Smugness + wrongness = Esquire

Esquire gets the facts of the Cornhusker Kickback wrong:

Thanks [Ann Althouse] for the link, but, seriously, I know there are better things to do in Wisconsin than to be this publicly dim. . .

But this part is seriously hilarious.

We know that the Cornhusker kickback — AKA the Nebraska Compromise — was a deal made by Harry Reid to get the vote of Senator Ben Nelson, the last hold-out among the Democrats. The state of Nebraska got 100% funding for Medicaid, unlike all the other states, so that extra funding to Nebraska approaches vote-buying.

Actually, what we know is that the “Cornhusker kickback” — a rightwing term of art — is not in the Affordable Care Act at all. Scalia was repeating something he heard on his radio or on his TV. It was eliminated before the bill passed. So Scalia was constructing his “hypothetical” around something that is no more part of the ACA than the public option is. He’s just not trying very hard anymore. Neither, apparently, are many of his defenders.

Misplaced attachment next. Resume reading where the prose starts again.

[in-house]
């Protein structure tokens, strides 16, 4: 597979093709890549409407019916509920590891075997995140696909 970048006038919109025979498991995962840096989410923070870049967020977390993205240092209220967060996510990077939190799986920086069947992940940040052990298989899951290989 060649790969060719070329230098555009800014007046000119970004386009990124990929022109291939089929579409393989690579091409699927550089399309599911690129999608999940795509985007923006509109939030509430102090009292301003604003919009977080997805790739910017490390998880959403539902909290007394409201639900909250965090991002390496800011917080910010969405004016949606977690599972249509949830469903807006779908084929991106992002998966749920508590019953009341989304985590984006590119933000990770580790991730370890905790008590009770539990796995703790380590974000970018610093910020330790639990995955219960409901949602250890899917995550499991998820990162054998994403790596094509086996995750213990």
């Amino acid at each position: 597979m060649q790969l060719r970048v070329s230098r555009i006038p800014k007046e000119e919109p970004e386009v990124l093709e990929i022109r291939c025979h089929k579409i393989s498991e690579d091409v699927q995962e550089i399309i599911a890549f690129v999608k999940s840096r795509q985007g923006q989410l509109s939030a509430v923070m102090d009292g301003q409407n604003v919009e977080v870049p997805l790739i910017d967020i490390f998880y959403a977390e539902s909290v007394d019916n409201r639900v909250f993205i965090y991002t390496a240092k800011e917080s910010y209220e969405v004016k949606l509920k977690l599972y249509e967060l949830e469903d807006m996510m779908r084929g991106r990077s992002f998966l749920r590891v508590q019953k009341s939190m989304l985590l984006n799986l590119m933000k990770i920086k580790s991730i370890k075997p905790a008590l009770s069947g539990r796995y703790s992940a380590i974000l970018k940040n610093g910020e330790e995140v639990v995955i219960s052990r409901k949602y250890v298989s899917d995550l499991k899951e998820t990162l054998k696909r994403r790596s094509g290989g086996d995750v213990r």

What’s great about this is the height of smugness that this Esquire columnist achieves while getting the facts completely wrong.

In fact, the Cornhusker Kickback was not eliminated before the bill passed. It was part of the Senate bill that the Democrats were not able to amend because Scott Brown has been elected. As a result, the House had to pass precisely the Senate bill. The House also passed a second bill (the “reconciliation sidecar” it was called) that removed the Cornhusker Kickback and some other provisions unpalatable to House Democrats (such as taxes on high value health plans favored by unions). The second bill passed the Senate under reconciliation (so only fifty-one votes were required) and amended the first bill.

Moreover, every single thing that Althouse wrote in that quote was accurate: The Kickback was a deal made between Reid and Nelson to buy Nelson’s vote, and it would have given Nebraska 100% funding for Medicaid.

The only reason the Kickback isn’t part of the law now is it was so outrageous that Democrats had to repeal it. Nevertheless, less-publicized special provisions for at least five other states are still in the law.

When you mock someone’s command of the facts, you would do well to get the facts straight yourself.

POSTSCRIPT: If I wanted to be smug, I would also correct his use of the phrase “term of art”, but I’ll let that go.

(Via Althouse.)

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